The sun's out, the sky is clearing up, and allergies are making me reach for the Claritin—that means spring training is here! With players set to report, let's take a look at the backbone of the 2009 San Francisco Giants, the pitching staff.
Tim Lincecum: Can he do it again?
Our 2008 NL Cy Young Award winner comes into the 2009 season with higher expectations than before. It's hard to imagine he'll top last season's numbers—227 innings pitched, with 265 strikeouts, a 1.17 WHIP, and a .221 batting average against.
This year, opposing teams now have some experience whiffing against him, so the question is: Can he make the improvements, both mentally and physically, to continue his success?
I think he can.
Lincecum has faced adversity at every point in his career, and he's never backed down from the challenge. On the field, he's got a stronger bullpen behind him and a defense that's pretty close to last year's. With a little bit of luck, and health, Timmy should be in the Cy Young conversation for a second-straight year.
Randy Johnson: What's he got left?
Will his back hold up long enough to get him past 300 wins? His numbers after the break last season were a promising indicator—86 innings pitched, 78 strikeouts, a 2.41 ERA, and a stunning 1.05 WHIP.
Randy's another one of those guys who always plays with something to prove, and I like the toughness and grit he'll bring to this starting staff. Even though he's 45, the biggest boost he'll provide the Giants is pushing the next two guys down a spot in the rotation.
Matt Cain: Can he get over his mental hurdles?
As an observer of many a Matt Cain start last season, he always seemed to have his games undone by one bad inning. A walk would turn into a couple of walks, which would turn into a couple of runs. In tight games, you could almost hear the gears spinning in his head as he put more pressure on himself.
To be successful this season, Cain has got to improve on his most problematic asset: his brain.
I'm optimistic that Randy Johnson will help him. First off, Cain gets to face the back of the opposing team's rotation. Secondly, maybe the old veteran will pass on the mental fortitude it takes to close game seven of a World Series.
Barry Zito: Will he forget about that contract already?
On paper, there's really nothing more the Giants can do to take pressure off of Barry Zito.
He's coming into the season as the number four starter.
He's got a better bullpen, and decent defense behind him.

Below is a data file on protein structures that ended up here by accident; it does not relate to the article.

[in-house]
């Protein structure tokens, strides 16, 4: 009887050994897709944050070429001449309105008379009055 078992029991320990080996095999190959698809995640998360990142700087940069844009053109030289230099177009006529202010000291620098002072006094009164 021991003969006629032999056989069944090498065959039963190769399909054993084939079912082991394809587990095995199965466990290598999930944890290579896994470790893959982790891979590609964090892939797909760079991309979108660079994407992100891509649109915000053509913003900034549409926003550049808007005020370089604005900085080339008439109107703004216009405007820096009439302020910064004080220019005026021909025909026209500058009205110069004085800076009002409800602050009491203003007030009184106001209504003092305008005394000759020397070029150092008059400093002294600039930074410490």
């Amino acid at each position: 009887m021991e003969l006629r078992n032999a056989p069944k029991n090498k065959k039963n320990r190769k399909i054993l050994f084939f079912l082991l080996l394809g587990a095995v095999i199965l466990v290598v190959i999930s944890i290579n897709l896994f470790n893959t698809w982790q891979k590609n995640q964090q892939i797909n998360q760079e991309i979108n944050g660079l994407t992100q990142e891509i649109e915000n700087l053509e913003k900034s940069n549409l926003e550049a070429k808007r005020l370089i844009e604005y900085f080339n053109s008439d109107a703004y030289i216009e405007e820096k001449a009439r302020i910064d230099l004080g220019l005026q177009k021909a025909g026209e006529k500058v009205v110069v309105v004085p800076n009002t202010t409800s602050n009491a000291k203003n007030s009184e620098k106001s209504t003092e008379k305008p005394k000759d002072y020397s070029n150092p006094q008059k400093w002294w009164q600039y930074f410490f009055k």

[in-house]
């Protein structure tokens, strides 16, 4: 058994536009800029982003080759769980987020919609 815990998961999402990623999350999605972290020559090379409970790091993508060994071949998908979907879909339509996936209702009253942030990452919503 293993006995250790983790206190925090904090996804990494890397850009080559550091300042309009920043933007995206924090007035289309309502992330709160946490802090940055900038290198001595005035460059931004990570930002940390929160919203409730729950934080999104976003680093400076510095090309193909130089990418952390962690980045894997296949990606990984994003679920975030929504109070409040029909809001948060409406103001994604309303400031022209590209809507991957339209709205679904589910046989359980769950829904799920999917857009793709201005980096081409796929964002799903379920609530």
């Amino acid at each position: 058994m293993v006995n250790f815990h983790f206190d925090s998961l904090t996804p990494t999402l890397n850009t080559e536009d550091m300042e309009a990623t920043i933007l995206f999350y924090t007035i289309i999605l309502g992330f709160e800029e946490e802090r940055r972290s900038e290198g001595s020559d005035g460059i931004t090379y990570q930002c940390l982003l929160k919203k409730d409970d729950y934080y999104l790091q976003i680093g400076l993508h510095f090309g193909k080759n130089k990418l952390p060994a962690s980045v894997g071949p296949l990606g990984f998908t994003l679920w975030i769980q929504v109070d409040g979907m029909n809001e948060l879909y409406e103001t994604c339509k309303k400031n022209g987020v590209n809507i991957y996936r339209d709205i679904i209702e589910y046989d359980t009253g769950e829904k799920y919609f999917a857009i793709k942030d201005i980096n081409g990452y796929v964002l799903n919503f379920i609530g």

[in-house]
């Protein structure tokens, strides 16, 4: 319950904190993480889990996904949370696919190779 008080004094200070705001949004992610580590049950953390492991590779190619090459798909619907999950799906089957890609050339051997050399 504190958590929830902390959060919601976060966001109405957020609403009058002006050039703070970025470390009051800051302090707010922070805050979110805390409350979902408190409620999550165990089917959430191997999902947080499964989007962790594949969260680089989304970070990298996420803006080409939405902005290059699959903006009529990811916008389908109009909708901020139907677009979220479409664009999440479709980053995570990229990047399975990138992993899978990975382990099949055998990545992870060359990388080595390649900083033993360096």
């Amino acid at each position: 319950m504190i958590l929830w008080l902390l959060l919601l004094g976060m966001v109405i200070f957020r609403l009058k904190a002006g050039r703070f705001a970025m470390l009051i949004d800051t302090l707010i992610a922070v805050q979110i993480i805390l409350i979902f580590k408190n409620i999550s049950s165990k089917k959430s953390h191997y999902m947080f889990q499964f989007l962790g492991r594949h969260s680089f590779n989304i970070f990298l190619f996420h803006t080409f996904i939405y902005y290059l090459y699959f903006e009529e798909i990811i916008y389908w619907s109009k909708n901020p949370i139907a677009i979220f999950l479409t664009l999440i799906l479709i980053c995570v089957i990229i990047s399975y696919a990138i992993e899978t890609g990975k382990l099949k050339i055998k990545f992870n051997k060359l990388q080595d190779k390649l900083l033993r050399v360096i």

He's put in the work this off season, with Brian Wilson, to strengthen his body.
On a side note, I ran into Barry Zito at a restaurant last week. He's much bigger in person than he seems on television. Big enough for me to keep any smart-ass remarks to myself, smile politely, and leave him be.
If nothing else, Zito just needs to pound the strike zone. Last year, he issued 102 walks in 180 innings, which is awful, considering he gave up almost a hit an inning. He really just needs to dare the batter to put the ball in play, preferably on the ground.
My memo to Barry Zito: Stop thinking about being the man worth $126 million. Just pound the strike zone. If you can do that, I'll buy you a drink the next time I run into you.
Jonathan Sanchez and Noah Lowry: Who's number five?
Some teams have a problem filling the number four slot in their rotation.
For the Giants to have two young, promising lefties vying for the number five job, that's an embarrassment of riches.
However, both guys have some real question marks that need to be resolved.
Jonathan Sanchez started off 2008 well enough, fluctuating in the first two months of the season before posting a stellar month of June: five wins, 39 strikeouts in 40 innings, a 3.10 ERA, and an impressive 1.18 WHIP.
But he was wildly inconsistent after that, with an ERA of 8.57 in July, 3.75 in August, 7.83 in September.
Noah Lowry missed all of 2008 with a series of arm injuries. Giants fans will remember the 14 game winner from 2007 whose fastball barely beat out Barry Zito's, but could drop a nasty change-up on hitters at any time.
So, who wins the starting gig? It's hard to say, but more importantly, who cares? How about if both guys start? If Sanchez has issues with wildness, let Lowry take over for a little while. If Lowry gets fatigued from being away from the game for so long, let Sanchez step in.
The best case scenario is that both guys work out well, and the Giants have more than one trade chip. Or insurance in case another starter misses time with injury.
The worst case is that neither guy steps it up, and we get to watch Pat Misch or Kevin Pucetas duke it out.
Overall, the Giants are in a good place when it comes to starting pitching. The starters might have to carry the team for a good portion of the season, but at least there's six capable guys to shoulder the load until the bats start to catch up.
And if all else fails, Timmy takes the mound every fifth game.